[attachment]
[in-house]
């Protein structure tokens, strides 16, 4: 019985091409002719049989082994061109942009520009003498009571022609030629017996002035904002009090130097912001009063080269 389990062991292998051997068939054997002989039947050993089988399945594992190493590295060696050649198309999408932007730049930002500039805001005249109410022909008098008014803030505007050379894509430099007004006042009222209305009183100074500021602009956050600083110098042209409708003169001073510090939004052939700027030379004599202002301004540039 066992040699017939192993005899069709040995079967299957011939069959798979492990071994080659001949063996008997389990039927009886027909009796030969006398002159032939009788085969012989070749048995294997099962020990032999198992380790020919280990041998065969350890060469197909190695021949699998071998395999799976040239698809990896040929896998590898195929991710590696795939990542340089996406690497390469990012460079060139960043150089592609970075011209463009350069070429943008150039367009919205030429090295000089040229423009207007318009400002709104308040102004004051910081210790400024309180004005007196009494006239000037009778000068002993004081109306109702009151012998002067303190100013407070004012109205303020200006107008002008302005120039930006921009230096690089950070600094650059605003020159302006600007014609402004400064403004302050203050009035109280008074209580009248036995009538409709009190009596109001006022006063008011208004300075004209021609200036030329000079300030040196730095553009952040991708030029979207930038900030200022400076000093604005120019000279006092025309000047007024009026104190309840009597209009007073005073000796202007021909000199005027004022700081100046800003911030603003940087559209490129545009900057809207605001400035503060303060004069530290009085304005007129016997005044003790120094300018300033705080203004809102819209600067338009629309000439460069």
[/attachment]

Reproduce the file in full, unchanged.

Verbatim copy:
[in-house]
């Protein structure tokens, strides 16, 4: 019985091409002719049989082994061109942009520009003498009571022609030629017996002035904002009090130097912001009063080269 389990062991292998051997068939054997002989039947050993089988399945594992190493590295060696050649198309999408932007730049930002500039805001005249109410022909008098008014803030505007050379894509430099007004006042009222209305009183100074500021602009956050600083110098042209409708003169001073510090939004052939700027030379004599202002301004540039 066992040699017939192993005899069709040995079967299957011939069959798979492990071994080659001949063996008997389990039927009886027909009796030969006398002159032939009788085969012989070749048995294997099962020990032999198992380790020919280990041998065969350890060469197909190695021949699998071998395999799976040239698809990896040929896998590898195929991710590696795939990542340089996406690497390469990012460079060139960043150089592609970075011209463009350069070429943008150039367009919205030429090295000089040229423009207007318009400002709104308040102004004051910081210790400024309180004005007196009494006239000037009778000068002993004081109306109702009151012998002067303190100013407070004012109205303020200006107008002008302005120039930006921009230096690089950070600094650059605003020159302006600007014609402004400064403004302050203050009035109280008074209580009248036995009538409709009190009596109001006022006063008011208004300075004209021609200036030329000079300030040196730095553009952040991708030029979207930038900030200022400076000093604005120019000279006092025309000047007024009026104190309840009597209009007073005073000796202007021909000199005027004022700081100046800003911030603003940087559209490129545009900057809207605001400035503060303060004069530290009085304005007129016997005044003790120094300018300033705080203004809102819209600067338009629309000439460069």